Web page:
Tensions flare in House over budget balancing proposals

BATON ROUGE, LA (WAFB) - Just three days into the special session, and tensions are already reaching a fever pitch at the capitol.

Legislators are working on plans to balance the state's budget, which currently is short a projected $304 million for the fiscal year ending June 30. Over the past few days, the governor and members of the legislature have met behind closed doors to try to pound out a deal. However, those meetings appear to not be going well, as was on display in the House Appropriations committee Wednesday.

"We've been hearing all the talk about not using the Rainy Day Fund and we haven't seen any cuts. You've got to propose cuts if you want to deal with this budget in a responsible way," said Jay Dardenne, the Commissioner of Administration.

Rep. Cameron Henry, R-Metairie, who chairs the House Appropriations committee fired back.

"I gave him a plan. We proposed cuts and he didn't like them. So when you say, 'You need to propose cuts,' you need to preface that we have proposed cuts. You all just didn't like them, and when I asked for a number to meet in the middle, you didn't do that either," Henry said to Dardenne.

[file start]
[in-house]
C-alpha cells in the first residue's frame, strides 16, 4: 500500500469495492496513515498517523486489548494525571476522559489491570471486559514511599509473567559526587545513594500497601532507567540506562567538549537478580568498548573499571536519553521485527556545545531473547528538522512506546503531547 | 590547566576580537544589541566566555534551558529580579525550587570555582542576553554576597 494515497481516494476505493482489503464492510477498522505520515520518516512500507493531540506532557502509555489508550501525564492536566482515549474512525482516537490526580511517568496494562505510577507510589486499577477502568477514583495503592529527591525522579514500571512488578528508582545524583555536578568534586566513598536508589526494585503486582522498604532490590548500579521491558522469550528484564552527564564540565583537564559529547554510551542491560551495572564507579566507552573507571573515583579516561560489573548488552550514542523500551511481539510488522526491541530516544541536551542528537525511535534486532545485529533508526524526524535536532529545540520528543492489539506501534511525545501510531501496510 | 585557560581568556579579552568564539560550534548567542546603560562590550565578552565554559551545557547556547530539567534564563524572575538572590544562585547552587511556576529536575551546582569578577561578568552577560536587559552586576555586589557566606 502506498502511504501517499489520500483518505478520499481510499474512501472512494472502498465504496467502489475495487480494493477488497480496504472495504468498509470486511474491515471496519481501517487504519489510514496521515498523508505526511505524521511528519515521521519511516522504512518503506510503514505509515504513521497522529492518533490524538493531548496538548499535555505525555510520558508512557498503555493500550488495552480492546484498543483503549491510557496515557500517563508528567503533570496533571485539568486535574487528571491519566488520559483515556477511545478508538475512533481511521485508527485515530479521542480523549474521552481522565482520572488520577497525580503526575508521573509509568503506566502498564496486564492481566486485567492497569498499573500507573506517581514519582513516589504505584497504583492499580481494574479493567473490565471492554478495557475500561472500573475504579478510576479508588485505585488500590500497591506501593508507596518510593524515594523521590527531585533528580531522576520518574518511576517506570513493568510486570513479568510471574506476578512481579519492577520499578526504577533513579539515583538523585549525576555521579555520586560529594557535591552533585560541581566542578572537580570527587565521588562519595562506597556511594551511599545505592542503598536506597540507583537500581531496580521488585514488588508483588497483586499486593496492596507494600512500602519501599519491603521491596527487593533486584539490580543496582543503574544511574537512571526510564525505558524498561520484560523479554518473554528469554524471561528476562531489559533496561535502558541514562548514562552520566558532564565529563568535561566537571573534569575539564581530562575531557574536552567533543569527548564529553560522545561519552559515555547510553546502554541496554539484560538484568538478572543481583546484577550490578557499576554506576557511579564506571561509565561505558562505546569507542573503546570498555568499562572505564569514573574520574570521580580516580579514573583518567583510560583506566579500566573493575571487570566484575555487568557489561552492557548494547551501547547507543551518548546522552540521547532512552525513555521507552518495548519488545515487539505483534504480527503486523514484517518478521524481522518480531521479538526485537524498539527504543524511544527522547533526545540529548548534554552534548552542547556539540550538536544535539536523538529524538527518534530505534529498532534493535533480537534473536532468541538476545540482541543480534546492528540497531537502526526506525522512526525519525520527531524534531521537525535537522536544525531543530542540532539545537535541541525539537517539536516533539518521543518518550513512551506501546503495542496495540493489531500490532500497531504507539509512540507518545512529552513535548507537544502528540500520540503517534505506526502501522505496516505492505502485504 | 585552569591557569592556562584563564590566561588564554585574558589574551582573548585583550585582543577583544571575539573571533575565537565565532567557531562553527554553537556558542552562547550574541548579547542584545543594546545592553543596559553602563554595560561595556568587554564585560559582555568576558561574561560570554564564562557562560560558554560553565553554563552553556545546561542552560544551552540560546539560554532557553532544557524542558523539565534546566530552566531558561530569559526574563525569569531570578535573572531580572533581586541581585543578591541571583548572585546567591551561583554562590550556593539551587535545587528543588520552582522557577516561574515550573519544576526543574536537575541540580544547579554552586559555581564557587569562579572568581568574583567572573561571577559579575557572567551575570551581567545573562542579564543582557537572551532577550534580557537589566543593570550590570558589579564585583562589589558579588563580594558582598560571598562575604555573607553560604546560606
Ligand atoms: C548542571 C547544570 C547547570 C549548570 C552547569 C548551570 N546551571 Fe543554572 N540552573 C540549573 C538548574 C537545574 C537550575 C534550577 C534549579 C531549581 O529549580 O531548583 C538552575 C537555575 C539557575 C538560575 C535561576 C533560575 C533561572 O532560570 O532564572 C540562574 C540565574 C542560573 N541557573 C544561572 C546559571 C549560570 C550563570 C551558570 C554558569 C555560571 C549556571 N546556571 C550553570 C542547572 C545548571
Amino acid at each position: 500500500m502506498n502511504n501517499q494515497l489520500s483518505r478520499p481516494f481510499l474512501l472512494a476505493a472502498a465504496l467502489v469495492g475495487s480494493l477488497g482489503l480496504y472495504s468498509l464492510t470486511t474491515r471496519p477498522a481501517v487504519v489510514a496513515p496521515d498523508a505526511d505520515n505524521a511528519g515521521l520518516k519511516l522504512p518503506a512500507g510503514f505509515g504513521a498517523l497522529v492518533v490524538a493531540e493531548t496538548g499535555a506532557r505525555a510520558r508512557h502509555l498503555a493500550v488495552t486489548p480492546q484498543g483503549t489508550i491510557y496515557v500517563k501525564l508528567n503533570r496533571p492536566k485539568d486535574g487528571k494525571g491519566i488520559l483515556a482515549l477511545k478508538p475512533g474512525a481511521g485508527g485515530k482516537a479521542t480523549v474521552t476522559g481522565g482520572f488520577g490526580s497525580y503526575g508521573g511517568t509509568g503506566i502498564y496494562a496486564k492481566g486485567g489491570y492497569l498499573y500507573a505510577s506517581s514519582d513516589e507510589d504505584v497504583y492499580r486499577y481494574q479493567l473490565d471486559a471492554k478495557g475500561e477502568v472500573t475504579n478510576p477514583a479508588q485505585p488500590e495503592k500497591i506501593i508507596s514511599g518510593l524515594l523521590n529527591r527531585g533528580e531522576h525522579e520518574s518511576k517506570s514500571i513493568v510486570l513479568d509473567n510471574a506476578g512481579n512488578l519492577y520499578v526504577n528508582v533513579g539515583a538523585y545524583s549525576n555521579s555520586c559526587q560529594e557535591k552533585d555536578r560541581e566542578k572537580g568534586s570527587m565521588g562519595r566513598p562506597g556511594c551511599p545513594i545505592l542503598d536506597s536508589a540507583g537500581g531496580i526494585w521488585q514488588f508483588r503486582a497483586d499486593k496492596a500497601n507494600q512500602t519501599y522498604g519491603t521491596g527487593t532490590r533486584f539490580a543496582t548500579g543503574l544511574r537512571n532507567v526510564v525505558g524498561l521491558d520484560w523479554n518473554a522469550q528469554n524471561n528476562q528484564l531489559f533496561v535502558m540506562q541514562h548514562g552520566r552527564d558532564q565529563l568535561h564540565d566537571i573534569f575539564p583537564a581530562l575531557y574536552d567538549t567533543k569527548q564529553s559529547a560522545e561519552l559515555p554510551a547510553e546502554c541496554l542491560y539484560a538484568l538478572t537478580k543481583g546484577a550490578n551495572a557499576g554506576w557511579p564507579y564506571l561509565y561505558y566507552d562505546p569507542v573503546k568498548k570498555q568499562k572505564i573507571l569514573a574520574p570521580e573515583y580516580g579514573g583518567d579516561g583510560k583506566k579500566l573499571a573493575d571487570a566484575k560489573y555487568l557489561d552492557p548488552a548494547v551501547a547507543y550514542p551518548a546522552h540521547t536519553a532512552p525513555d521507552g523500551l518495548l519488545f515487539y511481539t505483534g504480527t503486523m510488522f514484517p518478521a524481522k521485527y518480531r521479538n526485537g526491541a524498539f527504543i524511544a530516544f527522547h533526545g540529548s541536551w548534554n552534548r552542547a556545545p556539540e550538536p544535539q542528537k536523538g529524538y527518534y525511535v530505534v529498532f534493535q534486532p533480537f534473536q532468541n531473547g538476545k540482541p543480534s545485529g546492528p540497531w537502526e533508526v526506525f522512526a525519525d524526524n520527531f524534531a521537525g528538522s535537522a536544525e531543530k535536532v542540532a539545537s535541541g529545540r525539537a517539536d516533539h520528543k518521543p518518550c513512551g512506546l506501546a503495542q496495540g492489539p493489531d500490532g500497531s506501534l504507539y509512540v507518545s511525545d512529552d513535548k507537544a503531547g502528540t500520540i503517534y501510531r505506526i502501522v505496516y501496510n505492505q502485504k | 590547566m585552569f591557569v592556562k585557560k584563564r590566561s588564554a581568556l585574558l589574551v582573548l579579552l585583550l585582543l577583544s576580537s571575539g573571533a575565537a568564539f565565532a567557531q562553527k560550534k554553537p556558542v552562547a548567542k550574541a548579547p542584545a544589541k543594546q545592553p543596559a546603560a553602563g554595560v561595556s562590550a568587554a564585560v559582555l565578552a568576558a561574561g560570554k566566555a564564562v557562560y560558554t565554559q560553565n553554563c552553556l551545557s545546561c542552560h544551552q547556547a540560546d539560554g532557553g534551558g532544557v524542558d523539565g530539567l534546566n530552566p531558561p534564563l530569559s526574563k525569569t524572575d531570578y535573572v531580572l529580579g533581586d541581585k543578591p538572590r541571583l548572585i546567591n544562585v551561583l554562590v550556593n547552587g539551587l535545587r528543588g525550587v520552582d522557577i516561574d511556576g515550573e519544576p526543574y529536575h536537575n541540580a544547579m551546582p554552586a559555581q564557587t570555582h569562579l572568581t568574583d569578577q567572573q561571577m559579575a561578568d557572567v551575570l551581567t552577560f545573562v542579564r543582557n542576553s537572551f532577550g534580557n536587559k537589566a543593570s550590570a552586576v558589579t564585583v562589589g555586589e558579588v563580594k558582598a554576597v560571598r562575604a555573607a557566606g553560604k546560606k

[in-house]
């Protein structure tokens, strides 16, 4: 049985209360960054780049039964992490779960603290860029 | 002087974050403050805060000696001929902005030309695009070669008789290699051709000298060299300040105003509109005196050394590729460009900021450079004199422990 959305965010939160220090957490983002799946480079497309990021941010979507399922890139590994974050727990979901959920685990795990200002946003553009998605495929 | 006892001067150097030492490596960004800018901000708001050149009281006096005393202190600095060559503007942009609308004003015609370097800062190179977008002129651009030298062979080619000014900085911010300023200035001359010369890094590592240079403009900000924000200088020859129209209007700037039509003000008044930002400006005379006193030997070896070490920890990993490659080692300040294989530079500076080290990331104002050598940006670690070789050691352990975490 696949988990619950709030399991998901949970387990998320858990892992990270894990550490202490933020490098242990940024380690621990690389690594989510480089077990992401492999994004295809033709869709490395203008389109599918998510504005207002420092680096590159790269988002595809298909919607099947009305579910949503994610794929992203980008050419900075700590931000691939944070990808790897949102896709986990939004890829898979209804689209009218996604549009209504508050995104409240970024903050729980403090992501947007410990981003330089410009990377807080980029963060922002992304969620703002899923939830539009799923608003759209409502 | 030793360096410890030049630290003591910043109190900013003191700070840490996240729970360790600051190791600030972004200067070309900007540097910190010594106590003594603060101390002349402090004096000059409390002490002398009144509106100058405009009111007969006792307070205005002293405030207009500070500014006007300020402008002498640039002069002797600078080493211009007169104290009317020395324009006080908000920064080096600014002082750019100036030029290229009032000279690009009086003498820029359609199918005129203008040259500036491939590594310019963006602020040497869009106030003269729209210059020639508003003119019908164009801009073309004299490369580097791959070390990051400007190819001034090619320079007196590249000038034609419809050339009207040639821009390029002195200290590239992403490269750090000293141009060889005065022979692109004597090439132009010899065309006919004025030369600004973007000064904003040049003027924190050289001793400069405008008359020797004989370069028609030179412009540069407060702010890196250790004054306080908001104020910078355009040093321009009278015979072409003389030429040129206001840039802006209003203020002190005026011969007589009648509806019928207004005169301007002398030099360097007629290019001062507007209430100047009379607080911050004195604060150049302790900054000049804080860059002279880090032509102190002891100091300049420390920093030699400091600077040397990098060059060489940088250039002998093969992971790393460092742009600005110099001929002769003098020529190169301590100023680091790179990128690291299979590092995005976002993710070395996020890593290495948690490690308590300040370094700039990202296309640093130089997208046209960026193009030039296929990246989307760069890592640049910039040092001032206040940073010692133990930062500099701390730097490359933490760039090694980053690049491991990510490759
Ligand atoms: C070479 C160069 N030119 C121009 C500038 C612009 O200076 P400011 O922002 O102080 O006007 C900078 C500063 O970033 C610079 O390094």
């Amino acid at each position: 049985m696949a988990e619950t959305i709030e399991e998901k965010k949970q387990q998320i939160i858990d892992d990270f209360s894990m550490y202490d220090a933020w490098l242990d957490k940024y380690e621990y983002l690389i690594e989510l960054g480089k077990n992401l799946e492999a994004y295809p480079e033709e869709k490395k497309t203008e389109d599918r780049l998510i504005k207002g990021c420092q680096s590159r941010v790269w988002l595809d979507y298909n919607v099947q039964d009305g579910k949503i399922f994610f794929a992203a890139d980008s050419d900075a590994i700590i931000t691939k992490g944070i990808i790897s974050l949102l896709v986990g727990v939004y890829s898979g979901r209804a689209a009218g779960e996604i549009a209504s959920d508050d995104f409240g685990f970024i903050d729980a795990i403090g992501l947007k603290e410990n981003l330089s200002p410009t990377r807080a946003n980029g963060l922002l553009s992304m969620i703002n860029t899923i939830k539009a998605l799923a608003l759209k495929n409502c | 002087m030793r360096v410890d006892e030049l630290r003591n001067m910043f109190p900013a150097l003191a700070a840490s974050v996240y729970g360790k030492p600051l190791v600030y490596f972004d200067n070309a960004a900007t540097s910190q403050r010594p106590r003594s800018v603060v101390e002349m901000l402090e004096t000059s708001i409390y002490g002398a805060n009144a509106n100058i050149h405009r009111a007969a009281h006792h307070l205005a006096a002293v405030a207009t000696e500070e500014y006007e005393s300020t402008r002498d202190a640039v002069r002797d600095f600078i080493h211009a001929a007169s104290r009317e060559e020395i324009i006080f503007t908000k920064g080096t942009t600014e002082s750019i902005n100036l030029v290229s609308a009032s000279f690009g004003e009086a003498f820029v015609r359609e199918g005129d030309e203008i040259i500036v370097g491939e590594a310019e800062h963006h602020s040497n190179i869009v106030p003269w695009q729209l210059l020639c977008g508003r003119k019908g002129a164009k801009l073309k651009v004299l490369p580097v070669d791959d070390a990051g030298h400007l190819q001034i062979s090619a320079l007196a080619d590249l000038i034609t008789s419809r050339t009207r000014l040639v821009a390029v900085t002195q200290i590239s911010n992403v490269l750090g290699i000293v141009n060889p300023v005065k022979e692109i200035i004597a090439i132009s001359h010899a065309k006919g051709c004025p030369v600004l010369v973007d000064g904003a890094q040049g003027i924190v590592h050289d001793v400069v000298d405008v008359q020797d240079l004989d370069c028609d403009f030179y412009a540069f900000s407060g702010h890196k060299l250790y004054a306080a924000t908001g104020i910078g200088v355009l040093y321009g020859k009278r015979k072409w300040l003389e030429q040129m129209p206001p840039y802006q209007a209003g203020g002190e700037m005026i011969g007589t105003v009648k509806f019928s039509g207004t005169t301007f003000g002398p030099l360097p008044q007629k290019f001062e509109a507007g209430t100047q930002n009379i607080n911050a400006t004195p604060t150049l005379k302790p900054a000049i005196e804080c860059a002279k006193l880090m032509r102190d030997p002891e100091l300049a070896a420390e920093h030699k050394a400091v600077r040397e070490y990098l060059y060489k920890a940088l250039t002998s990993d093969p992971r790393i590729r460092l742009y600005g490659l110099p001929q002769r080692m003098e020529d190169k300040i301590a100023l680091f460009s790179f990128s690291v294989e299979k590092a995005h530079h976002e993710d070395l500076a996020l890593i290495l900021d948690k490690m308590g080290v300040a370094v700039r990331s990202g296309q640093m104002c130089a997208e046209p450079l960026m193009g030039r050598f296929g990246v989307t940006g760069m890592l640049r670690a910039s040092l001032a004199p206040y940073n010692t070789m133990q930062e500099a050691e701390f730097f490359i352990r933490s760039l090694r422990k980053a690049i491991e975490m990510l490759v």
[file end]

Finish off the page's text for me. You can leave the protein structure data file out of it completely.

The House Appropriations Committee advanced two budget proposals to the budget floor. Both use less money from the so-called "Rainy Day Fund" than the governor's plan called for. The Rainy Day Fund works essentially as a savings account that can be tapped into during emergencies.

Gov. John Bel Edwards wants to use $120 million from the Rainy Day Fund in order to spare things like higher education, K-12 public schools, and the Department of Public Safety and Corrections from cuts.

One House plan, proposed by Henry, uses around $75 million in Rainy Day Funds and includes cuts to the three areas Edwards sought to protect.

Another proposal, sponsored by Rep. Tony Bacala, R-Prarieville, and Rep. Rick Edmonds, R-Baton Rouge, does not use any Rainy Day money. The plan does not include cuts to colleges or corrections, but health programs and other agencies get deeper cuts.

The full House gets to consider these plans on Friday.

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